By the evening of the full Moon on July 16, , as evening twilight ends, Mercury and Mars will have set already, bright Jupiter will appear in the south-southeast at about 28 degrees above the horizon, and Saturn will appear in the southeast at 16 degrees above the horizon. The Summer Triangle will appear higher in the east with Vega appearing 62 degrees above the horizon. On the morning of the full Moon on June 17, , as morning twilight begins, the bright planet Jupiter will appear in the southwest at about 8 degrees above the horizon and the planet Saturn will appear in the south-southeast at about 25 degrees above this horizon.
The bright star appearing nearly overhead will be Deneb, part of the "Summer Triangle. As the month progresses, Jupiter, Saturn, and the background of stars will appear to shift towards the west. Venus will appear to shift closer to the Sun, rising closer to sunrise and becoming more difficult to see. Venus will pass on the far side of the Sun as seen from the Earth in mid-August By the morning of the full Moon on July 16, , as morning twilight begins, Jupiter will have already set and Saturn will appear low in the southwest at about 7 degrees above the horizon.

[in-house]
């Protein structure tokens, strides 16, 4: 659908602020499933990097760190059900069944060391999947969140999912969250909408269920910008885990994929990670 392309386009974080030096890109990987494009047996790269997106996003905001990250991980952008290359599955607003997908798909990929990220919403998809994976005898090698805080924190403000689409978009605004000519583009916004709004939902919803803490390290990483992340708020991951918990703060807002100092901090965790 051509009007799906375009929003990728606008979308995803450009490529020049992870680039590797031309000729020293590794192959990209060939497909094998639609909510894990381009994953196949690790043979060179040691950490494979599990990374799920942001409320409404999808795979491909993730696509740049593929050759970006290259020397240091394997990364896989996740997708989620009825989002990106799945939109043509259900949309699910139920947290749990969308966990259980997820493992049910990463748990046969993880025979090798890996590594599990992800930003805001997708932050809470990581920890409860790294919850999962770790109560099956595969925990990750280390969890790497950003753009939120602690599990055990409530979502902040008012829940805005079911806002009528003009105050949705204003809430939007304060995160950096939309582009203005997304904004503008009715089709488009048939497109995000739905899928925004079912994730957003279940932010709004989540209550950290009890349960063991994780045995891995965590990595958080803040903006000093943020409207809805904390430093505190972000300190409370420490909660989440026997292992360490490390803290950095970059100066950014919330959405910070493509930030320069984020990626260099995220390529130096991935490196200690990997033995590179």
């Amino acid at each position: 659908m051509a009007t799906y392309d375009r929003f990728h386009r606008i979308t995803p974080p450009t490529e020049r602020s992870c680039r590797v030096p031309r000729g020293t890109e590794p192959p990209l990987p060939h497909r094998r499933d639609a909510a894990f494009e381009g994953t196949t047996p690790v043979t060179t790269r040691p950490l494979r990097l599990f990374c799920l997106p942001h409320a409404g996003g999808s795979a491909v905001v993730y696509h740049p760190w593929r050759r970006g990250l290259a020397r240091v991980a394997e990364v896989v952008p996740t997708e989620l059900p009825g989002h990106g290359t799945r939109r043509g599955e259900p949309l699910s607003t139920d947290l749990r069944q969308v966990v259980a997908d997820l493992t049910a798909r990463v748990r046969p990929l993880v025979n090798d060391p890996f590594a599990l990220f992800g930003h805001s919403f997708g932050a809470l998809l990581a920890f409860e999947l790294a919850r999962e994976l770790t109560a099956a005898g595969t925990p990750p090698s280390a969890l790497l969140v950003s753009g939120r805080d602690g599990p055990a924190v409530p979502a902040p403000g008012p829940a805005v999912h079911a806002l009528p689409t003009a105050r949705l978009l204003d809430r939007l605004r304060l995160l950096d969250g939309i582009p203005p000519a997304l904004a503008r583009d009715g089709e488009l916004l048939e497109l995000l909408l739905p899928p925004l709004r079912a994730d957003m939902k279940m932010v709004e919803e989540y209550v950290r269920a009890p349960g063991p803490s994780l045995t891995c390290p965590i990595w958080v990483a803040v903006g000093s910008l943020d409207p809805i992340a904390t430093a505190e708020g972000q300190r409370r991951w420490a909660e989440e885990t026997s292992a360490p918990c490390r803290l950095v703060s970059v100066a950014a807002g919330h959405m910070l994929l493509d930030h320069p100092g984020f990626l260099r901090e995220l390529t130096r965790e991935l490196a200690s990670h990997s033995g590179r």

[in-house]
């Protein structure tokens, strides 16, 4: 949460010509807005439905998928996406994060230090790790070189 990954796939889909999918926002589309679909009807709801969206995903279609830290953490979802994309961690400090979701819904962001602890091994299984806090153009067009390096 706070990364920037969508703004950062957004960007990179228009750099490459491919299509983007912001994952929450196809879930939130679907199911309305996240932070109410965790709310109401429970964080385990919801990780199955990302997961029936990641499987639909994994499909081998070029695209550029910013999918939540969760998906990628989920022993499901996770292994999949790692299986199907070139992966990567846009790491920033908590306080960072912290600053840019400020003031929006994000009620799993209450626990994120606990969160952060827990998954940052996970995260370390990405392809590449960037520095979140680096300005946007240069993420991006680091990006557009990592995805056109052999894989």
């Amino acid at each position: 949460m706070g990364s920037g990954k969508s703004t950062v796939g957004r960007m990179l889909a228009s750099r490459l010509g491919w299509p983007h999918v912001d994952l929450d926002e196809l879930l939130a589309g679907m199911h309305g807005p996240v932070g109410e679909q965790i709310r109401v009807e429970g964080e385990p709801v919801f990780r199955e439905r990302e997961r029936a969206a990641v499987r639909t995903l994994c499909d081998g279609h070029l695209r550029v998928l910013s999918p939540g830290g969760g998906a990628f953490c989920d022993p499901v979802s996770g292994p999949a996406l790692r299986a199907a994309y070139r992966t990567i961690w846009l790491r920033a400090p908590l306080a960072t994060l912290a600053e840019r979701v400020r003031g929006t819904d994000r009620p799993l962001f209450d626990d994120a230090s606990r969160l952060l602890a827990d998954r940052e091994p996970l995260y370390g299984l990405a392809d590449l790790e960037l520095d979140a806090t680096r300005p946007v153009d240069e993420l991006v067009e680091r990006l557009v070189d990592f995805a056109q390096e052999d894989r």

This summer should be a great time for Jupiter and Saturn watching, especially with a backyard telescope. Jupiter was at its closest and brightest for the year on June 10, while Saturn will be at its closest and brightest on July 9, called "opposition" because they are opposite the Earth from the Sun, effectively a "full Jupiter" and a "full Saturn".
Both will appear to shift towards the west over the coming months, making them visible earlier in the evening sky and friendlier for backyard stargazing, especially if you have young ones with earlier bed times. With clear skies and a small telescope you should be able to see Jupiter's four bright moons, Ganymede, Callisto, Europa, and Io, shifting positions noticeably in the course of an evening.
Galileo was the first person known to point the newly developed telescope at Jupiter, and he immediately noticed these moons that we now call the Galilean moons. For Saturn, you should be able to see the brightly illuminated rings as well as the motions of Saturn's moons, particularly the largest moon, Titan. On Wednesday evening, June 12, , the bright star appearing to the lower right of the waxing gibbous Moon will be Spica.
Even though they are not usually visible, I include in these Moon missives information about Near Earth Objects mostly asteroids that pass the Earth within about 10 or 15 lunar distances, because I find it interesting that we have discovered so many.